Thirteen days ago, the artist Maser finished his “Repeal the 8th” mural on the outside wall of the Project Arts Centre in Temple Bar and packed up his paints.
Now, it’s unclear whether the red heart and white vintage letters will be able to stay.
On one side, a flurry of emails and complaints – from whom is yet unknown – to the Department of Arts, Heritage, Regional, Rural and Gaeltacht Affairs and Dublin City Council.
Ultimately, it looks like the council’s planning department will decide what should happen.
The Department of Arts, Etc. have had 100 emails so far complaining about the mural, but a response from its press office said it isn’t getting involved.
“The Project Arts Centre enjoys curatorial independence, and the Minister therefore will not be intervening,” it said in an email.
The Project Arts Centre is on a long-term lease from the Temple Bar Cultural Trust so it is kind of a public building, but the department isn’t interested.
“Project Arts Centre is a private company,” says Project Arts Artistic Director Cian O’Brien. “We’re not a public body in the sense that the National Museum or IMMA would be.”
But they are still subject to planning regulations.
Under the planning regulations, you don’t usually need planning permission to paint the outside of a building or structure.
But if you’re painting a mural that isn’t on a hoarding or a temporary structure, then you do.
Three Murals Later
On 11 July, Dublin City Council received a complaint to their planning department relating to the artwork. (The council couldn’t confirm who filed the complaint.)
In addition to the department’s 100 email complaints, O’Brien of the Project Arts Centre said he also got several complaints, some about the content of the mural, others about the perceived planning issues.
“I imagine the city will have to enter some kind of formal process,” said O’Brien. “In that case we’d have to figure out what our options are. From my point of view, I would really hope to keep the artwork there as long as possible.”
The funny thing about the wave of complaints is that it’s not the first time that Project Arts Centre has put a mural in that spot.
In April 2015, artist SUMS ONE painted a Yes campaign mural on the outside of the building that remained in place until the following January, when artist Will St Leger painted the words “Troubles Fade Out In The Open”.
But this is the first time the Project Arts Centre has faced complaints.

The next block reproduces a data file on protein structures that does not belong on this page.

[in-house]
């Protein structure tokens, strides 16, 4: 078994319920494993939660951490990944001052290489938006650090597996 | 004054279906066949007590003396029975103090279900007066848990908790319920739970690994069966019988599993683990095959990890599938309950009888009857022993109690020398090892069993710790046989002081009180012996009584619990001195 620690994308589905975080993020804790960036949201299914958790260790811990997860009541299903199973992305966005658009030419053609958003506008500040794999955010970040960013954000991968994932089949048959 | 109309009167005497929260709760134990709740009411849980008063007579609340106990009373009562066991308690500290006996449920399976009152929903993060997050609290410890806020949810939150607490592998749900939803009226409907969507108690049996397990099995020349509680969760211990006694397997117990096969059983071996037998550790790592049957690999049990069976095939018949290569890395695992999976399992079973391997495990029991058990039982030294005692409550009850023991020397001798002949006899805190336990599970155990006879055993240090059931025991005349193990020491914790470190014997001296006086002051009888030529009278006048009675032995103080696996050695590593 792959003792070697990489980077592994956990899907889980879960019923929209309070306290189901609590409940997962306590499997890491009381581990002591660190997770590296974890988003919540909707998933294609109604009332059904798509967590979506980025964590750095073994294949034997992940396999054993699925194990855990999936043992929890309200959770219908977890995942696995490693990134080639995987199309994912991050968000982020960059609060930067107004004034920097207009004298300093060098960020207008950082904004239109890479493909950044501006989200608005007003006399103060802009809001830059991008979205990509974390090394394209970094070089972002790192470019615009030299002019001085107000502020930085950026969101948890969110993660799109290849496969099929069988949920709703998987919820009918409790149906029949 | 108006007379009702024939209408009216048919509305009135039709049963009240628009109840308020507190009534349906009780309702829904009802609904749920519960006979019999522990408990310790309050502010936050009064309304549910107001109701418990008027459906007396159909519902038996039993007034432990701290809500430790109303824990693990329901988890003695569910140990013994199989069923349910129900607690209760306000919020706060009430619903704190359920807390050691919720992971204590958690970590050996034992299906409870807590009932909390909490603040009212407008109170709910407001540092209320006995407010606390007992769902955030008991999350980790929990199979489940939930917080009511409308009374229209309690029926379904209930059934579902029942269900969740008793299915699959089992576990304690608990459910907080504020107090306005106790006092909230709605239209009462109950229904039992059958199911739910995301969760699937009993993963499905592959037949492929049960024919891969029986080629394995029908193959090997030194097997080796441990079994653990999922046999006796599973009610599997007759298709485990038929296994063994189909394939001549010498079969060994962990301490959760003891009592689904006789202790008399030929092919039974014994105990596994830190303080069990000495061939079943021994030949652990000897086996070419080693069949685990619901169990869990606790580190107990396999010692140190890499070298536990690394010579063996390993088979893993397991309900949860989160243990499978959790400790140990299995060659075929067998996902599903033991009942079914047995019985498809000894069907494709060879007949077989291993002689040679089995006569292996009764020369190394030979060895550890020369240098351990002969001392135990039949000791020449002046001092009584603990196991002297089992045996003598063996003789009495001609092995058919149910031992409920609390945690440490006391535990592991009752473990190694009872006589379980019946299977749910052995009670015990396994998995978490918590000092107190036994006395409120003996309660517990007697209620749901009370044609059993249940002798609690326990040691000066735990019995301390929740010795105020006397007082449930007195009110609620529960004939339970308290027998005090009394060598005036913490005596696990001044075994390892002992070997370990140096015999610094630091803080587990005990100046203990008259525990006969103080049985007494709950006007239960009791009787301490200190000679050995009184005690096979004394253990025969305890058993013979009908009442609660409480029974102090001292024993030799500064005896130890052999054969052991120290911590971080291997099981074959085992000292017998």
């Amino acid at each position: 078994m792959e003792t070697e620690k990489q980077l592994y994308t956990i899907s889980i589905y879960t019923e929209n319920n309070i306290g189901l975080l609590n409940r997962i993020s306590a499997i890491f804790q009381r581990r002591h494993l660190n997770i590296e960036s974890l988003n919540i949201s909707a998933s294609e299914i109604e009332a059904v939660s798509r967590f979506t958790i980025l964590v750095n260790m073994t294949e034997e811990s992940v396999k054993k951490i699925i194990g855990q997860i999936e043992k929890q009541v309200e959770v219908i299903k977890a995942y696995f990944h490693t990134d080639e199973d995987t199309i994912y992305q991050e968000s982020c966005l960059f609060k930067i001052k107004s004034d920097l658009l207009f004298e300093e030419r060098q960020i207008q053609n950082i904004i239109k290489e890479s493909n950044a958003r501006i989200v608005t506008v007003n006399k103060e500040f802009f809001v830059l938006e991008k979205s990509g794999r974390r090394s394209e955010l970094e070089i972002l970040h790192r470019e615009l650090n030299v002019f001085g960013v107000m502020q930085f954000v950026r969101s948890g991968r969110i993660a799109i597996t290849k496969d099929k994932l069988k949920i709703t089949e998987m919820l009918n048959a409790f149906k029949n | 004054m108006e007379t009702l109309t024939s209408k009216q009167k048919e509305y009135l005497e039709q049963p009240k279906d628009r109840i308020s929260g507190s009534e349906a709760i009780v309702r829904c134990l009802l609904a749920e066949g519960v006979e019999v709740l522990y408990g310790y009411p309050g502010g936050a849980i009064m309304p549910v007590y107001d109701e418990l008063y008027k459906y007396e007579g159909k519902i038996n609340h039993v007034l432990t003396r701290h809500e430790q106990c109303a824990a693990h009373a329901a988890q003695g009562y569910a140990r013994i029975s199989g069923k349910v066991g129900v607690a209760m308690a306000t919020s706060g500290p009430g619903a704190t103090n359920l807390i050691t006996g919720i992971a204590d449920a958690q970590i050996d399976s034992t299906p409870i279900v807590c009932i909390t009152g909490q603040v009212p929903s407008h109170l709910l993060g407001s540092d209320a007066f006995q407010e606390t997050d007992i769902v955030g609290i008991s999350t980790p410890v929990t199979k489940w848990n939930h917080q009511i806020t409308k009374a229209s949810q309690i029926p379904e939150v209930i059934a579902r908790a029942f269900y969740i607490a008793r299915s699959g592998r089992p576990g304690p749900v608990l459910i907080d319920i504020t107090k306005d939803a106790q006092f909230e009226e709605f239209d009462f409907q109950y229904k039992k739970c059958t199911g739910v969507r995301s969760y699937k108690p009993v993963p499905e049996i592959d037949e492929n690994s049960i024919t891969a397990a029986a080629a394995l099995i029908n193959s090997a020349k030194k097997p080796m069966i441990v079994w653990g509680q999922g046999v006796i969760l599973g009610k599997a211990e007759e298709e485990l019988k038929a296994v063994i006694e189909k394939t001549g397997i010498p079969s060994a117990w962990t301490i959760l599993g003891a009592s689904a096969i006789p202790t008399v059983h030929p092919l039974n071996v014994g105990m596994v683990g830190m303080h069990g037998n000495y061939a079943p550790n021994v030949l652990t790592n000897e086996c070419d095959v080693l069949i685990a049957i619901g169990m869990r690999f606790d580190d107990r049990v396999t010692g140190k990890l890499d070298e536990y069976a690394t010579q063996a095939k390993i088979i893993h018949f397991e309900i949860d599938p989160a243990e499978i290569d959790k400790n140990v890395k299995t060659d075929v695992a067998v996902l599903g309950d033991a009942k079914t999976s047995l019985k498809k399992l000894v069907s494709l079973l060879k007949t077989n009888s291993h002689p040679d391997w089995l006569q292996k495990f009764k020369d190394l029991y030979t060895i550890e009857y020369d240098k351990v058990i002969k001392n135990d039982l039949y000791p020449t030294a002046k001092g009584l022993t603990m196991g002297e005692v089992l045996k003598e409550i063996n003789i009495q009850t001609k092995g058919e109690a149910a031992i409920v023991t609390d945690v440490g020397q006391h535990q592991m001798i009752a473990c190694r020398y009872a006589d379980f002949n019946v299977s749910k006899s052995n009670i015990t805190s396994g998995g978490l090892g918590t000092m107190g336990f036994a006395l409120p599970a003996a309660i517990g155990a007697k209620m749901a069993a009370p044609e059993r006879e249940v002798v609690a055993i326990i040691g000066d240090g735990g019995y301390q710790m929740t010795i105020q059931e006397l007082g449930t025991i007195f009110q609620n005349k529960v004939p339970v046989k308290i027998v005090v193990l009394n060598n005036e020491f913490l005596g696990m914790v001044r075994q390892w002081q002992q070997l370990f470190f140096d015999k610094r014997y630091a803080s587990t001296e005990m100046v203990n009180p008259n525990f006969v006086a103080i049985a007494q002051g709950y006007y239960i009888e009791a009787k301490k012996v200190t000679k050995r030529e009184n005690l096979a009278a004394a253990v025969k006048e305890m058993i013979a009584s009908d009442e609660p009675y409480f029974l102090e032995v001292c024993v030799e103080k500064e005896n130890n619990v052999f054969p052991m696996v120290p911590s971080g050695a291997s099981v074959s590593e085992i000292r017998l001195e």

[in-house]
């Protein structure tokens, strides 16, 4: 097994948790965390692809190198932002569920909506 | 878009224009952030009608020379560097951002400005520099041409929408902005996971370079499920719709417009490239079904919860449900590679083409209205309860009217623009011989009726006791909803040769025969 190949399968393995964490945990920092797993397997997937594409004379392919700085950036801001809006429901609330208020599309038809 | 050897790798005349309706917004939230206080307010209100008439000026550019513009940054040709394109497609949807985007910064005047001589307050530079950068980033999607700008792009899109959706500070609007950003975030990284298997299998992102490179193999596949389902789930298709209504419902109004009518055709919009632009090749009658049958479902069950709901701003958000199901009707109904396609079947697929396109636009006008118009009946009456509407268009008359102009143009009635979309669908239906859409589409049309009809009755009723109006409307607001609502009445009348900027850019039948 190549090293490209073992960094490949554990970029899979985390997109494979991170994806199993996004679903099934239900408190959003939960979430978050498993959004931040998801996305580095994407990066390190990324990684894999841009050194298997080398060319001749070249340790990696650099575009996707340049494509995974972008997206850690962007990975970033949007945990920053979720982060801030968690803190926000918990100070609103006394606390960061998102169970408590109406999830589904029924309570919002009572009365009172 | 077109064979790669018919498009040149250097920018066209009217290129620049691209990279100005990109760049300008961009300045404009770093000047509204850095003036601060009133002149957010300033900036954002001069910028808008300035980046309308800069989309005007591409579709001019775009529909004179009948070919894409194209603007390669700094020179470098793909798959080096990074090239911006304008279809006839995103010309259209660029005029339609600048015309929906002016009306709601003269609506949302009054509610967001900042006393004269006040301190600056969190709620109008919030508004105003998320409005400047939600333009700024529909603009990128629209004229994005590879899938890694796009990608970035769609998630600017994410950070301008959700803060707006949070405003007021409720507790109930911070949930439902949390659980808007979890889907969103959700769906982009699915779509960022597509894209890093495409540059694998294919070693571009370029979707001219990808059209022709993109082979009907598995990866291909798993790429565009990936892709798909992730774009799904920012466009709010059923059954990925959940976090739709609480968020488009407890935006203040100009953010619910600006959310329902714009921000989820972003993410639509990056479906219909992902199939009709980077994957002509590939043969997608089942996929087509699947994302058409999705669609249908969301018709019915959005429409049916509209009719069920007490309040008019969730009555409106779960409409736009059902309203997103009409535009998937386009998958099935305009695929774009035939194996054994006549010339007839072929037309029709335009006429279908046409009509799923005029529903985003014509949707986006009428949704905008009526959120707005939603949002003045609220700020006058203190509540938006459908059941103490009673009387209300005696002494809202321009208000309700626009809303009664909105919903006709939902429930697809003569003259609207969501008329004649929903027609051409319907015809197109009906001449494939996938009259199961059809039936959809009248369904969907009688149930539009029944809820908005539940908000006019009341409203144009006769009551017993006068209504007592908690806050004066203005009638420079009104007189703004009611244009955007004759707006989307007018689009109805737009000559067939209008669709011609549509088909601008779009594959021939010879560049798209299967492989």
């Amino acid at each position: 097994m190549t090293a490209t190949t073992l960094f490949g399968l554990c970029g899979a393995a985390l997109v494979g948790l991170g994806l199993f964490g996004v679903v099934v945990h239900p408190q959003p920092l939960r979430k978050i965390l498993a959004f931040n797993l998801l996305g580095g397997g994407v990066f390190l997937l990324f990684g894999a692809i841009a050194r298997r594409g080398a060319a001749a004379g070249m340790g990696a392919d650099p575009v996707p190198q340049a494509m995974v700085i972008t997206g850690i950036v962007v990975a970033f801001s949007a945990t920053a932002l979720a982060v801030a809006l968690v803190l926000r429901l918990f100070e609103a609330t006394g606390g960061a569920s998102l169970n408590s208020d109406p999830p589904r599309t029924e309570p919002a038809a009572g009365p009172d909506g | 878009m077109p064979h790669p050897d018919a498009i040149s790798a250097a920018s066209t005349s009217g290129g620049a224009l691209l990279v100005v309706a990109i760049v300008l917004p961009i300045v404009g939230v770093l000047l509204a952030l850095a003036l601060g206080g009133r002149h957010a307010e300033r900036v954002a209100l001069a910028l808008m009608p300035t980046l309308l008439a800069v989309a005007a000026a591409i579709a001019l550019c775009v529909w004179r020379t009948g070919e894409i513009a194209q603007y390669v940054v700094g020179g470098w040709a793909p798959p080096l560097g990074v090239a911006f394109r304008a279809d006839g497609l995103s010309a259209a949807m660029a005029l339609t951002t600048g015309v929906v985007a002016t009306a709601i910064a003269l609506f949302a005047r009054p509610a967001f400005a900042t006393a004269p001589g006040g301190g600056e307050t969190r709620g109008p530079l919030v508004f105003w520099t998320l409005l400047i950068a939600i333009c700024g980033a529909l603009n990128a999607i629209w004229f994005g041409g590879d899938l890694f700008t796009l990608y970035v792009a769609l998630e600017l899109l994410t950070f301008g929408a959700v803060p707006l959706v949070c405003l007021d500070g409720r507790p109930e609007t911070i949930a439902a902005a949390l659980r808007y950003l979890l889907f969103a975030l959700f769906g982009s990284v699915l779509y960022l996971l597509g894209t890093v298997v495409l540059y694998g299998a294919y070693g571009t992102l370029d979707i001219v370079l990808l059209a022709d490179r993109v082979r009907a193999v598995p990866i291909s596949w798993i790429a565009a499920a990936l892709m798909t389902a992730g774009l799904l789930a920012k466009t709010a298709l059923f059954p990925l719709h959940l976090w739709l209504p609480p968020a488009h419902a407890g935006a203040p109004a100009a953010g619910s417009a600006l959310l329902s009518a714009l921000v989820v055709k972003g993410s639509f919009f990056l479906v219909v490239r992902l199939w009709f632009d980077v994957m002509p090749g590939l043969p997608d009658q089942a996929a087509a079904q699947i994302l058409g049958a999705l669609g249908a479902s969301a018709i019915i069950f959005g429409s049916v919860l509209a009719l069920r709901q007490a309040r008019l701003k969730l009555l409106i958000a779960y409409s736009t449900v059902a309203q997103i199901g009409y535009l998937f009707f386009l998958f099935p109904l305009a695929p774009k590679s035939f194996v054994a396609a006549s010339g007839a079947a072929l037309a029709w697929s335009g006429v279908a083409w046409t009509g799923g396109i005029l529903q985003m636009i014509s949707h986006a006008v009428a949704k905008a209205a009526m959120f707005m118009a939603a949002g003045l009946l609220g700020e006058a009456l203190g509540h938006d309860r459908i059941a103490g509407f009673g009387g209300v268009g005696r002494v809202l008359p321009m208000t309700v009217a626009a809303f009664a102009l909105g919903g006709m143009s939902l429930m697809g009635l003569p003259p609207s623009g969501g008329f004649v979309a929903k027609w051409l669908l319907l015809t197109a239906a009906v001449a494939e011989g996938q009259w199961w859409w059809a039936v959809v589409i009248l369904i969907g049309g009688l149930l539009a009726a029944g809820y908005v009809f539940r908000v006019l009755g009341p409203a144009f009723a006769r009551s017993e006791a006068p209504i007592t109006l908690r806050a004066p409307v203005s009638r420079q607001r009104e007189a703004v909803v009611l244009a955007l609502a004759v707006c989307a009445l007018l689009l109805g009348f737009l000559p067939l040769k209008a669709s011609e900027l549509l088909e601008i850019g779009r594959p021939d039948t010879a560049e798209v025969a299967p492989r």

“In my time at Project Arts we’ve had two works, two mural artworks prior to the Maser piece,” says O’ Brien. “We didn’t know we needed planning permission for murals as we never had any complaints so it never became an issue.”
O’Brien says he’s not sure what their next step is, if they’ll apply for planning permission or not. “As a public building, not necessarily a public institution …we’ll work with the city,” he says. “We don’t want to break the law.”
Public Space for Public Art
So it looks like the complaint will now wend its way through the planning department and be ruled on by an enforcement officer.
It’s entirely a matter for the planning department, says Ray Yeates, Dublin City Council’s arts officer.
Dublin City Council does have a designated space for street art on Shaw Lane just off South Richmond Street, said DCC planning department officer Siobhan Maher.
Art is okay there, she said. “It has an agreed planning exemption and is in partnership with Dublin City Council, in addition it is subject to a number of conditions and is curated by a Street Artist,” she said.
It was the same deal with the “Love the Lanes” project in 2014, which was run by the council at Crampton Court near the Project Arts Centre.
“The objections to it are politically motivated,” says Rebecca Moynihan, a Labour councillor who is deputy lord mayor, and has said she will use that position to highlight the need to repeal the eighth amendment.
“I think this semi-censorship of artistic expression and using legal mechanisms available to censor artistic expression is actually a much bigger issue,” she said.
Ultimately, says Moynihan, Project Arts Centre is a private company that pay their rent and did not use taxpayer money for the mural.
“Even so, taxpayer money is used in the production of art and we don’t specify what political stances artists have to take in that and that’s a very fundamental principle in a democracy, that you don’t interfere with the self-expression of artists,” she said.